Republic of the Philippines - Stamps & Postal History

RP Issues of 2011










2011, World Wildlife Fund, Featuring Philippine Crocodiles

Litho Offset.  Amstar Company, Inc.  Perf. 14.

Se-tenant Blocks of 4, Miniature Sheets of 16  (4 x 4);  Singles, Miniature Sheets of 8 (4 Different Designs)




Se-tenant Blocks of Four   (33,000)

   7p   Philippine Crocodile (1A)

   7p   Philippine Crocodile (2B)

   7p   Philippine Crocodile (3C)

   7p   Philippine Crocodile (4D)


112p Miniature Sheets of 16   (8,250)


   7p   Philippine Crocodile (1A)

   7p   Philippine Crocodile (2B)

   7p   Philippine Crocodile (3C)

   7p   Philippine Crocodile (4D)


224p Miniature Sheets of 8   (4 sheets) (6,000 sets of 4 sheets);  or,  56p per MS of 8  (24,000 individual sheets)



Layout Artist: Victorino Serevo

Design Coordinator: Dr. Ngo Tiong Tak

Stamp Designs Provided by:  Mr. Hans Groth of WWF and The Mabuwaya Foundation




Paul Freed of the Photo Agency Animals, Animals, USA – upper right stamps of the block of four

Merlijn van Weerd, Mabuwaya Foundation -  upper left and lower left of the stamps of the block of four; also on margins of miniature sheets of eight 2B, 3C, 4D

Willen van de Ven,  Mabuwaya Foundation - lower right stamps of the block of four;   also on margins of miniature sheets of eight 1A


First Day Covers:  Manila 



The Philippine crocodile is endemic to the Philippines. Its scientific name is Crocodylus Mindorensis, after Mindoro, where the type of specimen was caught. It is a freshwater crocodile. It can grow up to three meters. Females construct a nest of grass, twigs and sand close to water and lay up to thirty eggs. After two to three months, the eggs hatch. Juvenile crocodiles eat shrimps, insects and snails. Adults prey on fish, birds, rats and snakes and occasionally on larger animals such as wild pigs and deer.

The Philippine crocodile is strictly protected under Philippine law. The Wildlife Act prohibits the killing, selling or keeping of the species. The Philippine government initiates a captive breeding program for the species. The University of Southern Mindanao has a crocodile conservation project in Ligawasan Marsh. The Mabuwaya Foundation and Isabela State University implement a project to preserve the Philippine crocodile in the Northern Sierra Madre Natural Park by educating people, protecting fresh water habitat and reintroducing the species in the wild.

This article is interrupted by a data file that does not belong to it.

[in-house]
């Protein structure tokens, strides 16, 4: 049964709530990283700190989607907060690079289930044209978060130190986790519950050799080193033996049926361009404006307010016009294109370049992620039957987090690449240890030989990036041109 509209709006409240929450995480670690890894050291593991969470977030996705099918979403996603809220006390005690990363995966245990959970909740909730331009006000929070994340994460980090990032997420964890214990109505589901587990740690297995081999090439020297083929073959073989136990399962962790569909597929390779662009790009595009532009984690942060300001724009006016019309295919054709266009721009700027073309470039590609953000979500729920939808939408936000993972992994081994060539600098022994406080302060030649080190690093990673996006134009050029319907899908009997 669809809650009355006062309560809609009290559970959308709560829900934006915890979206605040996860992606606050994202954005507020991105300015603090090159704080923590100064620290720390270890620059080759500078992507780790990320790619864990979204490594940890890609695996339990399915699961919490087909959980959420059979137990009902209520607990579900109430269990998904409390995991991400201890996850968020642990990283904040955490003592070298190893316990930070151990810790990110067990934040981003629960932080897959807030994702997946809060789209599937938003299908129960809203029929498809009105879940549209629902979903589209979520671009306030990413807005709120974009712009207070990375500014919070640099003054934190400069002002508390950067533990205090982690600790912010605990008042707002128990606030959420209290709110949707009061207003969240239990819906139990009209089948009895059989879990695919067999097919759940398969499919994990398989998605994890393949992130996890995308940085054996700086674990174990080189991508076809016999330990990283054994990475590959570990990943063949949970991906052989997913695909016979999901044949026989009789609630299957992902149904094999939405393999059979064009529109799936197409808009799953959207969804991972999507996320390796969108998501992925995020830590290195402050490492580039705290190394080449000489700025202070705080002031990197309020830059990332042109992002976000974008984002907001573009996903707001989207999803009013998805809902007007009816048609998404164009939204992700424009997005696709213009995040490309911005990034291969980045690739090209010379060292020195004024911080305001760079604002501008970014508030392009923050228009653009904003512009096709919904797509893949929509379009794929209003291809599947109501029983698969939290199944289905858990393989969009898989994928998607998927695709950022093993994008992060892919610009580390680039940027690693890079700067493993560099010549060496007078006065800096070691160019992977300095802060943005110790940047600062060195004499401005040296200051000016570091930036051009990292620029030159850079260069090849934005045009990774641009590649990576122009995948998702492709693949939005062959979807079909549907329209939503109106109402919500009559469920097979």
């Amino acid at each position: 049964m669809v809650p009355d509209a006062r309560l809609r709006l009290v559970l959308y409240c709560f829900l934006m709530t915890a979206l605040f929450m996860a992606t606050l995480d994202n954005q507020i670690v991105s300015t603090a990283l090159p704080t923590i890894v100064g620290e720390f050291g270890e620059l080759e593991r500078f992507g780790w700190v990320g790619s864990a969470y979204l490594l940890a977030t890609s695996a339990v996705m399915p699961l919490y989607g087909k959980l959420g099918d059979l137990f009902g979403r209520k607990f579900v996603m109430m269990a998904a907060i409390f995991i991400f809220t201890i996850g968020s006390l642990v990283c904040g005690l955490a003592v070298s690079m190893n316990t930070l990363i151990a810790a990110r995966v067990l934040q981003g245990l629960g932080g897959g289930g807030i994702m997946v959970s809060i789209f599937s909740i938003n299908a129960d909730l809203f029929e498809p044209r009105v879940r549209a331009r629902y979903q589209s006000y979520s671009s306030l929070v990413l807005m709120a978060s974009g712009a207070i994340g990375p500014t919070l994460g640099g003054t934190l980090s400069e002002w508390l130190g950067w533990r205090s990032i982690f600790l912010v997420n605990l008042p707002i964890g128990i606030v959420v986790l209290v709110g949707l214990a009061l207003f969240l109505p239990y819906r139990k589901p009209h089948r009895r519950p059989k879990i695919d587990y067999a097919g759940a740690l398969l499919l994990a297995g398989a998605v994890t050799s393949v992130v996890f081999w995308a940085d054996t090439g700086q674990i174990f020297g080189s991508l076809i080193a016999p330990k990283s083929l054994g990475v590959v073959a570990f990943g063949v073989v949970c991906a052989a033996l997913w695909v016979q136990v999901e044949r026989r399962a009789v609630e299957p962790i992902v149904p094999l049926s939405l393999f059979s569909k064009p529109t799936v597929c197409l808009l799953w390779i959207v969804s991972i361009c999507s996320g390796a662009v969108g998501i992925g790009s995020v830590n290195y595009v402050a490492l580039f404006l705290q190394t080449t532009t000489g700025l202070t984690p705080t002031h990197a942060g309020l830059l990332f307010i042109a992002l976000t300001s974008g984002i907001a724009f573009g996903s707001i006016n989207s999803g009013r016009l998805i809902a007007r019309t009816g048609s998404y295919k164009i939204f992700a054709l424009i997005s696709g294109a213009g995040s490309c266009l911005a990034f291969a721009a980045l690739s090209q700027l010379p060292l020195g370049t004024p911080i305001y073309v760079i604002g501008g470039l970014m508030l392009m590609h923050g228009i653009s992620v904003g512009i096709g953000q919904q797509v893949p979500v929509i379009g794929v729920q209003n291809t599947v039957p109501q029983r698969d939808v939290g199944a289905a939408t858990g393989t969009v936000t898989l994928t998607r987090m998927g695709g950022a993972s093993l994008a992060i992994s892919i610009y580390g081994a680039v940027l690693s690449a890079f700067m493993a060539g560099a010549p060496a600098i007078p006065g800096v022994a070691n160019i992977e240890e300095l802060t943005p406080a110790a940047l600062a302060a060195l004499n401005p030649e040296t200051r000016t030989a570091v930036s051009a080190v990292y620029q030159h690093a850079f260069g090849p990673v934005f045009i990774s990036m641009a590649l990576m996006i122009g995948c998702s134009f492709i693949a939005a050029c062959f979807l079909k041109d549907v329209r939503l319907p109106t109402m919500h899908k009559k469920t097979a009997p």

For more than 45 years, WWF has been protecting the future of nature. The world’s leading conservation organization, WWF works in 100 countries and is supported by 1.2 million members in the United States and close to 5 million globally. WWF's unique way of working combines global reach with a foundation in science, involves action at every level from local to global, and ensures the delivery of innovative solutions that meet the needs of both people and nature.

WWF's mission is the conservation of nature. Using the best available scientific knowledge and advancing that knowledge where we can, we work to preserve the diversity and abundance of life on Earth and the health of ecological systems by protecting natural areas and wild populations of plants and animals, including endangered species;  promoting sustainable approaches to the use of renewable natural resources; and promoting more efficient use of resources and energy and the maximum reduction of pollution. 

We are committed to reversing the degradation of our planet's natural environment and to building a future in which human needs are met in harmony with nature. We recognize the critical relevance of human numbers, poverty and consumption patterns to meeting these goals. (




  • World Wildlife Fund

  • Animals


Articles by Dr. Ngo Tiong Tak


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Issues of 2011